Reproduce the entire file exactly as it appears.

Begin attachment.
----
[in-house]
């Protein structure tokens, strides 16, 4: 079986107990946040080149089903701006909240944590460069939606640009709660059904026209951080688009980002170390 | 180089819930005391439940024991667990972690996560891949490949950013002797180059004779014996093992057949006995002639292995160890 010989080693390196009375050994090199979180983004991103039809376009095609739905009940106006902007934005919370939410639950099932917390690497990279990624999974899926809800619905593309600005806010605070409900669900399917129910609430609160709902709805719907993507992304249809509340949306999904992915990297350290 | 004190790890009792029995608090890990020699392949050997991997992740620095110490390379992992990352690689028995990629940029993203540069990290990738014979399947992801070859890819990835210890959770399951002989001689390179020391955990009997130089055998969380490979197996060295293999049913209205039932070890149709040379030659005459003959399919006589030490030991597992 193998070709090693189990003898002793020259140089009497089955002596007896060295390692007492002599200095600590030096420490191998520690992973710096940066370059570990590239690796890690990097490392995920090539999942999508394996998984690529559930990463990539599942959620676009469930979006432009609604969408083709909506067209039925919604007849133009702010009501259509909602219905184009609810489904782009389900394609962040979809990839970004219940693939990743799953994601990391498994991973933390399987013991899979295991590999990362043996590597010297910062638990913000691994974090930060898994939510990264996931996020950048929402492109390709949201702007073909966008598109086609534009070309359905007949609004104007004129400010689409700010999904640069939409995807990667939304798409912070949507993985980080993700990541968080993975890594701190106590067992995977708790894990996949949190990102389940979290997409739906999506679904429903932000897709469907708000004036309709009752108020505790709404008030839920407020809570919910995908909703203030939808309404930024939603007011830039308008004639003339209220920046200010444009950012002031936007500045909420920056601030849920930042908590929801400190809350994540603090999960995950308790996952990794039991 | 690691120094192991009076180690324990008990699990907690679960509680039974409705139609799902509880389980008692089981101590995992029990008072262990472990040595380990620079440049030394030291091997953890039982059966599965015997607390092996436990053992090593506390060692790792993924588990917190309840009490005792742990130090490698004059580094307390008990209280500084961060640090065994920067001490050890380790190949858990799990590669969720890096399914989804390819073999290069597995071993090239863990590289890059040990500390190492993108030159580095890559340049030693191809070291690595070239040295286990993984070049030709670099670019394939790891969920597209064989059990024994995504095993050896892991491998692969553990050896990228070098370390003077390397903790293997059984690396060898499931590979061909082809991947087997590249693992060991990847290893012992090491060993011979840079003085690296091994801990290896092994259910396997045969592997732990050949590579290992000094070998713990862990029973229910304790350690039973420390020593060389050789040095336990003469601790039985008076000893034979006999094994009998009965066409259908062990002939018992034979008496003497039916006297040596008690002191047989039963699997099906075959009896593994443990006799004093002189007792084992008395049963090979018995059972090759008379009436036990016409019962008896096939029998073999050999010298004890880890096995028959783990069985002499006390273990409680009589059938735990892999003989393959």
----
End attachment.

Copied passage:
[in-house]
């Protein structure tokens, strides 16, 4: 079986107990946040080149089903701006909240944590460069939606640009709660059904026209951080688009980002170390 | 180089819930005391439940024991667990972690996560891949490949950013002797180059004779014996093992057949006995002639292995160890 010989080693390196009375050994090199979180983004991103039809376009095609739905009940106006902007934005919370939410639950099932917390690497990279990624999974899926809800619905593309600005806010605070409900669900399917129910609430609160709902709805719907993507992304249809509340949306999904992915990297350290 | 004190790890009792029995608090890990020699392949050997991997992740620095110490390379992992990352690689028995990629940029993203540069990290990738014979399947992801070859890819990835210890959770399951002989001689390179020391955990009997130089055998969380490979197996060295293999049913209205039932070890149709040379030659005459003959399919006589030490030991597992 193998070709090693189990003898002793020259140089009497089955002596007896060295390692007492002599200095600590030096420490191998520690992973710096940066370059570990590239690796890690990097490392995920090539999942999508394996998984690529559930990463990539599942959620676009469930979006432009609604969408083709909506067209039925919604007849133009702010009501259509909602219905184009609810489904782009389900394609962040979809990839970004219940693939990743799953994601990391498994991973933390399987013991899979295991590999990362043996590597010297910062638990913000691994974090930060898994939510990264996931996020950048929402492109390709949201702007073909966008598109086609534009070309359905007949609004104007004129400010689409700010999904640069939409995807990667939304798409912070949507993985980080993700990541968080993975890594701190106590067992995977708790894990996949949190990102389940979290997409739906999506679904429903932000897709469907708000004036309709009752108020505790709404008030839920407020809570919910995908909703203030939808309404930024939603007011830039308008004639003339209220920046200010444009950012002031936007500045909420920056601030849920930042908590929801400190809350994540603090999960995950308790996952990794039991 | 690691120094192991009076180690324990008990699990907690679960509680039974409705139609799902509880389980008692089981101590995992029990008072262990472990040595380990620079440049030394030291091997953890039982059966599965015997607390092996436990053992090593506390060692790792993924588990917190309840009490005792742990130090490698004059580094307390008990209280500084961060640090065994920067001490050890380790190949858990799990590669969720890096399914989804390819073999290069597995071993090239863990590289890059040990500390190492993108030159580095890559340049030693191809070291690595070239040295286990993984070049030709670099670019394939790891969920597209064989059990024994995504095993050896892991491998692969553990050896990228070098370390003077390397903790293997059984690396060898499931590979061909082809991947087997590249693992060991990847290893012992090491060993011979840079003085690296091994801990290896092994259910396997045969592997732990050949590579290992000094070998713990862990029973229910304790350690039973420390020593060389050789040095336990003469601790039985008076000893034979006999094994009998009965066409259908062990002939018992034979008496003497039916006297040596008690002191047989039963699997099906075959009896593994443990006799004093002189007792084992008395049963090979018995059972090759008379009436036990016409019962008896096939029998073999050999010298004890880890096995028959783990069985002499006390273990409680009589059938735990892999003989393959």